Monster Mash (1995 film)

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Monster Mash
Monster Mash FilmPoster.jpeg
Directed by Joel Cohen
Alec Sokolow
Produced by Michael Kates
Nathaniel Kramer
Written by Sheldon Allman
Bobby Pickett
Music by Bobby Pickett
Joe Troiano
Jeffrey Zahn
Cinematography Scott Andrew Ressler
Edited by Stephen Mirrione
Release dates
  • 1995 (1995)

Monster Mash (also known as Monster Mash: The Movie and Frankenstein Sings) is a horror-themed musical film, based on the Bobby "Boris" Pickett song "Monster Mash" and the 1967 stage musical, I'm Sorry the Bridge Is Out, You'll Have to Spend the Night, also by Pickett and Sheldon Allman. The film starred Pickett himself as Dr. Frankenstein, was produced and distributed by Prism Pictures, and originally released to cinemas in 1995.

Synopsis[edit]

A teenage couple, Mary and Scott, are on their way home from a Halloween party when car trouble prompts them to seek help at the old mansion of Dr. Frankenstein. Once inside, they meet a host of strange characters, at whose mercy Scott and Mary suddenly find themselves when Frankenstein informs them, "I'm sorry the bridge is out, you'll have to spend the night!"

Each character has his or her own secret designs on Mary and Scott. Frankenstein wants to take Scott's brain and put it in his latest creation. Meanwhile, Frankenstein's assistant, Igor, develops feelings for Mary, especially after she encourages him to be confident and "play your hunch," thinking that, once Scott's brain has been removed, Igor's own brain can replace it. Count Dracula and his wife, Countess Natasha, a pair of vampires, decide to spice up their lifeless marriage ("All Eternity Blues") by feasting on Mary and Scott respectively. Wolfie, who is constantly struggling with his lycanthropy and worrying his mother ("Things a Mother Goes Through"), has to go into hiding to keep from devouring the newcomers. Finally, Elvis Presley, now a bandaged mummy, is planning a comeback (to show business and from the dead) with the help of his manager, Hathaway, but in order to fully restore the king to life, they need the blood of a virgin, and Mary just so happens to be one.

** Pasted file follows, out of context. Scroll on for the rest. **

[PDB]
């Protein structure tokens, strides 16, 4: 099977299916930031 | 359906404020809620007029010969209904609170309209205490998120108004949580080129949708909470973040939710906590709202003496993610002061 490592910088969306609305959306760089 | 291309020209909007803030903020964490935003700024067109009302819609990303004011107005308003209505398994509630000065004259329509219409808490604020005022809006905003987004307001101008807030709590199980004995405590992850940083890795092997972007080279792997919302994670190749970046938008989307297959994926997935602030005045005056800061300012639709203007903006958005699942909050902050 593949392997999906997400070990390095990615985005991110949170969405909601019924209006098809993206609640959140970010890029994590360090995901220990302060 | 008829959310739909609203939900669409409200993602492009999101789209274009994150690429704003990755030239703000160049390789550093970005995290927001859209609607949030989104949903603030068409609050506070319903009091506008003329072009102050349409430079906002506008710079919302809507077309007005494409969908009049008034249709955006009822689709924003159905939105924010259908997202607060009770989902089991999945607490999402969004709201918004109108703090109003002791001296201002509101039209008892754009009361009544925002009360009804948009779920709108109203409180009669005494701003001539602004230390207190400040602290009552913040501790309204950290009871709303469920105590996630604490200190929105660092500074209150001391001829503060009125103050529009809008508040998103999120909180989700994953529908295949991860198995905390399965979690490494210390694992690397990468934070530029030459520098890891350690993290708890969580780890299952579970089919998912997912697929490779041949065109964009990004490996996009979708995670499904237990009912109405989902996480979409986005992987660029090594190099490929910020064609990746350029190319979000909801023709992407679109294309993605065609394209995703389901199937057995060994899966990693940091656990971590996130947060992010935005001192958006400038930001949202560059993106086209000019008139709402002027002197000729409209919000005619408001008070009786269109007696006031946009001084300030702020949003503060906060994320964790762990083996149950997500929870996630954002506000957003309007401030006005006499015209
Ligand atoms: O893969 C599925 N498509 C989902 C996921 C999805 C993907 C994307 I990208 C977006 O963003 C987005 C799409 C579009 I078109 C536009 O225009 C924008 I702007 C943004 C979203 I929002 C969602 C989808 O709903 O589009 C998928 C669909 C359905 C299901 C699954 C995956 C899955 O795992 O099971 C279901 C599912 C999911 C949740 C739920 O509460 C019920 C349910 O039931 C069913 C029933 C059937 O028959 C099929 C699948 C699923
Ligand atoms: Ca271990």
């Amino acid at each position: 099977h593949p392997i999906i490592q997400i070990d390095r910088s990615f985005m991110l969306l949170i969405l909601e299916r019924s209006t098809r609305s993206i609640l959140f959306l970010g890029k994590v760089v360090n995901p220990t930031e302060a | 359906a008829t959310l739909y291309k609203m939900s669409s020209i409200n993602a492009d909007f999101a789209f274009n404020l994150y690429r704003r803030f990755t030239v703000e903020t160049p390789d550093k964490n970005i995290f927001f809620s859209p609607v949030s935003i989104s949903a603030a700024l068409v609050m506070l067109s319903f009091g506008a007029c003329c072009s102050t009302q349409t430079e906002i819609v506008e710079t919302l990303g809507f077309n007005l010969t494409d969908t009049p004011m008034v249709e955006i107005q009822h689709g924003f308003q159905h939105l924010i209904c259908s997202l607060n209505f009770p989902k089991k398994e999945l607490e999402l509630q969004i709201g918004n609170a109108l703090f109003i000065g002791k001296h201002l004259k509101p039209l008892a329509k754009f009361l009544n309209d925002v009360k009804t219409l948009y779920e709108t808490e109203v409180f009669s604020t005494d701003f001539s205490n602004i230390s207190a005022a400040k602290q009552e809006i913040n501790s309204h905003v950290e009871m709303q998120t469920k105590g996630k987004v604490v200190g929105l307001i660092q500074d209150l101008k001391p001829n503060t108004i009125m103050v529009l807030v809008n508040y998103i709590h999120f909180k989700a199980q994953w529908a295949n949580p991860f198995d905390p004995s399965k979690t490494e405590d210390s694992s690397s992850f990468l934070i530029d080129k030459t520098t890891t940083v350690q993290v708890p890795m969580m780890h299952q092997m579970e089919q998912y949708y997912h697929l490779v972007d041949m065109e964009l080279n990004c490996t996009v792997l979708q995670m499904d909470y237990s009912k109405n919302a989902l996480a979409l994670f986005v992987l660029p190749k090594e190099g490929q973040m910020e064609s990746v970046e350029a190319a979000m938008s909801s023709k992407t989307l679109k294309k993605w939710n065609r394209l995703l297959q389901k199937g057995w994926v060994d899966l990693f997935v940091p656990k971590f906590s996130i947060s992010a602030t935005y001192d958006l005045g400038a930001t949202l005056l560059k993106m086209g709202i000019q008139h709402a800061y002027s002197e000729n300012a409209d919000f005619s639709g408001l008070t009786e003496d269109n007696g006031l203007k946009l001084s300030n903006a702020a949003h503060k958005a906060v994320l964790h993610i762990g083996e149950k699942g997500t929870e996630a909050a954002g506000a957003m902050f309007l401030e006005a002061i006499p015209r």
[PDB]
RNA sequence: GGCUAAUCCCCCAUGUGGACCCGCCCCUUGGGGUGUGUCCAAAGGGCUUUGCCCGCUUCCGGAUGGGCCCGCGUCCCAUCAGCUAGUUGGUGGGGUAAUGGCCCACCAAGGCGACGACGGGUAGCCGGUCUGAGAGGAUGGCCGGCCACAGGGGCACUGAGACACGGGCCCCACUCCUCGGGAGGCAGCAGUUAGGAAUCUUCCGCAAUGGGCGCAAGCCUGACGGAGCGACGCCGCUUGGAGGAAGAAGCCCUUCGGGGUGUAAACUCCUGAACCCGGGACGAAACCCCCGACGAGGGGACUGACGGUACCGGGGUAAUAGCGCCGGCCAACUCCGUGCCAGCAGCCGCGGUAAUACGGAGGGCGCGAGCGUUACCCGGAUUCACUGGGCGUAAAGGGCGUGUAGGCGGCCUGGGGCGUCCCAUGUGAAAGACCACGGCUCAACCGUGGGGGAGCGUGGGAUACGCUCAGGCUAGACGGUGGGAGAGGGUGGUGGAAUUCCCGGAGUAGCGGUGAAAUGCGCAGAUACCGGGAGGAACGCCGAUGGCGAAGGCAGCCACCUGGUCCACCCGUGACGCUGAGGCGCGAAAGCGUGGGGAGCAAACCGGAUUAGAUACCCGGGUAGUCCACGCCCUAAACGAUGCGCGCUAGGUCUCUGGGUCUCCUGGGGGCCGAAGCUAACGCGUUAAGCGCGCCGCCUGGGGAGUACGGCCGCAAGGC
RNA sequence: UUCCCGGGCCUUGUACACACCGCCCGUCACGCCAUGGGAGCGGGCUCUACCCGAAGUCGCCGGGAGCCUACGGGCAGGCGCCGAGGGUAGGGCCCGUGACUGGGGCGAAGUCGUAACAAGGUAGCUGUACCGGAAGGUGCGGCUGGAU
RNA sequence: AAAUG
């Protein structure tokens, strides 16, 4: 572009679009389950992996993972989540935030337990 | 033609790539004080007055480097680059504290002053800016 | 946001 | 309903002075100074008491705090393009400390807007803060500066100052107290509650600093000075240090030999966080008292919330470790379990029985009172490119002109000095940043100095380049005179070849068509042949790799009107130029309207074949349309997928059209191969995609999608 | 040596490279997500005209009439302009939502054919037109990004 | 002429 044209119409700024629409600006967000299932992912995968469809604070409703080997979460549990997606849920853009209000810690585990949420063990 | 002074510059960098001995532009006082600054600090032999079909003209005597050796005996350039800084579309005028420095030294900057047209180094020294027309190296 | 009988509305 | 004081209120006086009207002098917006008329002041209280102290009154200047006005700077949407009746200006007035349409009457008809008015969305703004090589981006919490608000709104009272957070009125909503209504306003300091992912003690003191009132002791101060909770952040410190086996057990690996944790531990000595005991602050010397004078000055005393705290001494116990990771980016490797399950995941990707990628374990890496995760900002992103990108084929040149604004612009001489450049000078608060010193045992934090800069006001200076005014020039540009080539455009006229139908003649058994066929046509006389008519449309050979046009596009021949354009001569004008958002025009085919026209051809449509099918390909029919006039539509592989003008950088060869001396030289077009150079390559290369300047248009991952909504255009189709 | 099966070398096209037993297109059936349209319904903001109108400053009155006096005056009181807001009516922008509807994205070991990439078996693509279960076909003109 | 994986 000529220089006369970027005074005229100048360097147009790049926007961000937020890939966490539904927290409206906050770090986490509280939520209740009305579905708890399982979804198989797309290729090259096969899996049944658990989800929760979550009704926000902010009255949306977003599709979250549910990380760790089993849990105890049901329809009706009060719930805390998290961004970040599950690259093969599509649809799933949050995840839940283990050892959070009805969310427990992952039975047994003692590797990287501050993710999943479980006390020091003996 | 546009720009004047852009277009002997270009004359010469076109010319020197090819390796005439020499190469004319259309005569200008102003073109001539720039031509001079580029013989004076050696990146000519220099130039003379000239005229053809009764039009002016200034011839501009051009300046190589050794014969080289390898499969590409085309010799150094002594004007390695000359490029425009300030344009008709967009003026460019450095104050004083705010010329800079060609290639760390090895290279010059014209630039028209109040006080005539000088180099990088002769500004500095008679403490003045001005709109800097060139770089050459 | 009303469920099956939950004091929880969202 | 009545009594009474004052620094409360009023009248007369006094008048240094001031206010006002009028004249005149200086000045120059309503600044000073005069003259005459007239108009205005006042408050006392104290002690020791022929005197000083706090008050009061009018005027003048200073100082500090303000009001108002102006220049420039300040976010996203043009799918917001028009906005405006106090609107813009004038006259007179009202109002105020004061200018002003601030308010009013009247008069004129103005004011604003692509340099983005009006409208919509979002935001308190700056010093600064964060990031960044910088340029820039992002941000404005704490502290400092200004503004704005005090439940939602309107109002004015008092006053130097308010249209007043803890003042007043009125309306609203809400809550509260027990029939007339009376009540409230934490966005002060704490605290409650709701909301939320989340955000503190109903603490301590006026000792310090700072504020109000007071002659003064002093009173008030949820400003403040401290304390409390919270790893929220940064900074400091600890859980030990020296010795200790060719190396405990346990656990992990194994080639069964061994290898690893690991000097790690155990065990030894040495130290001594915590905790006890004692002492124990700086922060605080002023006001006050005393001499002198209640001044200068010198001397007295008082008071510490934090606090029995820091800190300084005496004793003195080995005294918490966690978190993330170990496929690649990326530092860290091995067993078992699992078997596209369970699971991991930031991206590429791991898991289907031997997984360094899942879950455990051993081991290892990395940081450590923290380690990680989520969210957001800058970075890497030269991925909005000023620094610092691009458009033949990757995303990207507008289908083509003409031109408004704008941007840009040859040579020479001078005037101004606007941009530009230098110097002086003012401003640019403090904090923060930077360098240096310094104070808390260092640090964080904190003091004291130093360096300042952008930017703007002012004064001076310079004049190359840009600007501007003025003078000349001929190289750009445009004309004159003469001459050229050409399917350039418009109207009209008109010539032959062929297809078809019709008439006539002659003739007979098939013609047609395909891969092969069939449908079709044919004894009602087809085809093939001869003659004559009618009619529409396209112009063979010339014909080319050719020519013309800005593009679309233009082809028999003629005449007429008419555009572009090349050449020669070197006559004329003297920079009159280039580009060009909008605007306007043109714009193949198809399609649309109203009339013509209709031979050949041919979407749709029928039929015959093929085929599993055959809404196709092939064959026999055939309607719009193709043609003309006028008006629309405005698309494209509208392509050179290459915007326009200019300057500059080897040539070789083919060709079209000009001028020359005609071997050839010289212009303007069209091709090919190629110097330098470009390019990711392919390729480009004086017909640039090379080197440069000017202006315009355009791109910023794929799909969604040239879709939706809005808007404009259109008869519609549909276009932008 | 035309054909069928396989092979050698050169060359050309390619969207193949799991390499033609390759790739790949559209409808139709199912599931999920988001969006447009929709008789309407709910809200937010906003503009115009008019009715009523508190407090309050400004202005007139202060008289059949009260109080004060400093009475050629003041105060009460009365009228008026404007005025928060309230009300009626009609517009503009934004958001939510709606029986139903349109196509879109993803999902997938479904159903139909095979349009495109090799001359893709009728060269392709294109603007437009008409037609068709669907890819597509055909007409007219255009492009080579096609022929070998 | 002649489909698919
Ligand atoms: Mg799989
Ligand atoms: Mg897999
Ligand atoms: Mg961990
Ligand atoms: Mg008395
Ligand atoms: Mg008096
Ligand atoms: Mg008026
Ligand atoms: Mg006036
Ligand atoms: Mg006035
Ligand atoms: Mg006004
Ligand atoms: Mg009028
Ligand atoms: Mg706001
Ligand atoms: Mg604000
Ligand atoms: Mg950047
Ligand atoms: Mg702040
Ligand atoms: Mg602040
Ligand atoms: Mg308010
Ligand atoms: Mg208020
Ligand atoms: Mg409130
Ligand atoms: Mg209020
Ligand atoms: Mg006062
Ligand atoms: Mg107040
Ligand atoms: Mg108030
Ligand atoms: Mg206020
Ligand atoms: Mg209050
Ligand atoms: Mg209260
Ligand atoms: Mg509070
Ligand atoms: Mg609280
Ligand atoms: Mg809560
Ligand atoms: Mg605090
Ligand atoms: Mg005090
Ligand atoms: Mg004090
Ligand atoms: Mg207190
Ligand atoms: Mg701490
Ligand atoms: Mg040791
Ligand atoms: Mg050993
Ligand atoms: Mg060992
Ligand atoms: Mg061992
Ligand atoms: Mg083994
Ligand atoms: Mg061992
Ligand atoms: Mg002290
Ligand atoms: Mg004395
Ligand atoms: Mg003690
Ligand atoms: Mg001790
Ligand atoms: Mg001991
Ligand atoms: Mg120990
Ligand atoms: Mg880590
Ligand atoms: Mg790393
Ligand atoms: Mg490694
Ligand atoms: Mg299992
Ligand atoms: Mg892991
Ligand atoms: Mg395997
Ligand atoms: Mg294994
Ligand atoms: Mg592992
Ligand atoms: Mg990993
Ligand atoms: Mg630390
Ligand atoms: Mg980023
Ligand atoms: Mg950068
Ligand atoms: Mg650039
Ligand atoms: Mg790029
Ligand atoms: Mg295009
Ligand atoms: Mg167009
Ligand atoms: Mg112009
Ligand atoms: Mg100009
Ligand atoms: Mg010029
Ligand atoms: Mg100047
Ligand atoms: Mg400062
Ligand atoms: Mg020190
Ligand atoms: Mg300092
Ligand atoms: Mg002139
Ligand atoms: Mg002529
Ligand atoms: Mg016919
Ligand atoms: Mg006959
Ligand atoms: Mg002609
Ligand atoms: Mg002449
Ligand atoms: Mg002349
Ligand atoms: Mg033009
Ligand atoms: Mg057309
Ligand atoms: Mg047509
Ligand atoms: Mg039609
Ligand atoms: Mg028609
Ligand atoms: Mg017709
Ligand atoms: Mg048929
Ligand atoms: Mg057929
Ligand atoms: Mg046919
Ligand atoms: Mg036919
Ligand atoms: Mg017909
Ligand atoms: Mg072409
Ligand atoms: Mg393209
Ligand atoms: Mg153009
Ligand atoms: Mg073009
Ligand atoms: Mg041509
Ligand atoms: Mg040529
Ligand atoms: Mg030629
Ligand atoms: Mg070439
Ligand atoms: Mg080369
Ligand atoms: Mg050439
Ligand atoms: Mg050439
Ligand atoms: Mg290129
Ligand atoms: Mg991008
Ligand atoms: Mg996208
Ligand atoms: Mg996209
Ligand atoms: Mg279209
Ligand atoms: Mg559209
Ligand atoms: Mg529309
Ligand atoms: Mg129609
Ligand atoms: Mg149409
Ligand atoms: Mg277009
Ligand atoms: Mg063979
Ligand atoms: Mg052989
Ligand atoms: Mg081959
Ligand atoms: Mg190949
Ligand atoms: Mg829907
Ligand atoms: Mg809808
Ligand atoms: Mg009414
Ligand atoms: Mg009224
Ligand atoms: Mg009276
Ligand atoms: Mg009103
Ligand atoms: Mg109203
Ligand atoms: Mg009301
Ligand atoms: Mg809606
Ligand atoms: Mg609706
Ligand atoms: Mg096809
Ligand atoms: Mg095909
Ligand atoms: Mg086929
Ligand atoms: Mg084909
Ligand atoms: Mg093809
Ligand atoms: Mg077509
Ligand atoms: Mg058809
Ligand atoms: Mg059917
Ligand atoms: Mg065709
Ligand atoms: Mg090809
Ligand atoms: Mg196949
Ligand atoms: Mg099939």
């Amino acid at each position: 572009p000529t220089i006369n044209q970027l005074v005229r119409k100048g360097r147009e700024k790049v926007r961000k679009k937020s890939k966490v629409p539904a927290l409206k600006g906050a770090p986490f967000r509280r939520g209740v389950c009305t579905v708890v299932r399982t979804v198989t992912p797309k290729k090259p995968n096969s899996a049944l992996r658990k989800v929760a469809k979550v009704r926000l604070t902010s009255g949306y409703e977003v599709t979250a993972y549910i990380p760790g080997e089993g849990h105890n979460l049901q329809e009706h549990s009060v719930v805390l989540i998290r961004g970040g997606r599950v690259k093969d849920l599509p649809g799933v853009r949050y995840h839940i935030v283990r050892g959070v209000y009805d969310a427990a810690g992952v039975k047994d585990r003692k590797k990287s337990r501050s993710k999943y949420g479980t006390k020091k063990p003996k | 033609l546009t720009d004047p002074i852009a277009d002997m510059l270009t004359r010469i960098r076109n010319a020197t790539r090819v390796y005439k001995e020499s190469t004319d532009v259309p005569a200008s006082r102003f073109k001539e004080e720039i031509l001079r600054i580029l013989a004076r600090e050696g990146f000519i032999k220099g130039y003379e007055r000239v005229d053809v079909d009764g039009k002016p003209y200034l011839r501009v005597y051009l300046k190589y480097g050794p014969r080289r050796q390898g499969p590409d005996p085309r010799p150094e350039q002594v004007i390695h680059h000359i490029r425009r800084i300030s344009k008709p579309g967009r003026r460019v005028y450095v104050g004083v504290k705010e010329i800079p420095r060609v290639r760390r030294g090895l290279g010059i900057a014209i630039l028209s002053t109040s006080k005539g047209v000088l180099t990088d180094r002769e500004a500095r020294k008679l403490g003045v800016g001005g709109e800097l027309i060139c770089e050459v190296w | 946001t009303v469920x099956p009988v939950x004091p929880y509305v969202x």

Cast[edit]

Musical Numbers[edit]

  1. "I'm Sorry the Bridge is Out, You'll Have to Spend the Night"
  2. "On a Night Like This"
  3. "All Eternity Blues"
  4. "Play Your Hunch"
  5. "Monster Mash"
  6. "Things a Mother Goes Through"
  7. "Too Late to Change Your Mind"
  8. "On a Night Like This" (Reprise)
  9. "They Came Back"

Departures from the stage musical[edit]

Monster Mash is decidedly very different from I'm Sorry the Bridge is Out, You'll Have to Spend the Night. While the premise and basic plot are the same, much of the music and certain characters were reworked for the film version.

Characters[edit]

Bohen's character, "Scott," is named "John" in the stage show and Stole's "Wolfie's mother" is named "Talbot." "The Mummy" was rewritten as Elvis Presley, who was still alive when the original show was conceived, and "The Mummy's" factotum, "Dr. Abdul Nasser," became Elvis' manager, Hathaway. The ever-present dancers in the film are based on Count Dracula's onstage harem of "Draculettes." Dracula's motivations are also slightly different: onstage, he seeks to turn Mary into a Draculette while feasting on her boyfriend, whereas in the film Dracula and his wife decide to share the teenagers from the outset. In addition, the stage production includes several characters who do not appear in the film, including Renfield (from Bram Stoker's Dracula), two graverobbers named Montclair and Clairmont, and a not-quite-dead body.[1]

Music[edit]

The music also underwent some significant changes. Only four of the twelve songs from the original show appear in the film in some form: "I'm Sorry the Bridge Is Out, You'll Have to Spend the Night," "Play Your Hunch," "All Eternity Blues," and "Things a Mother Goes Through.".[1] The songs "On a Night Like This," "Too Late to Change Your Mind" and "On a Night Like This (Reprise)" were written and recorded specifically for the film. A new version of "Monster Mash" was also recorded and used, even though the song does not appear in the original stage play.

References[edit]

  1. ^ a b "I'm Sorry the Bridge is Out, You'll Have to Spend the Night". Dramatic Publishing. Retrieved June 7, 2011. 

External links[edit]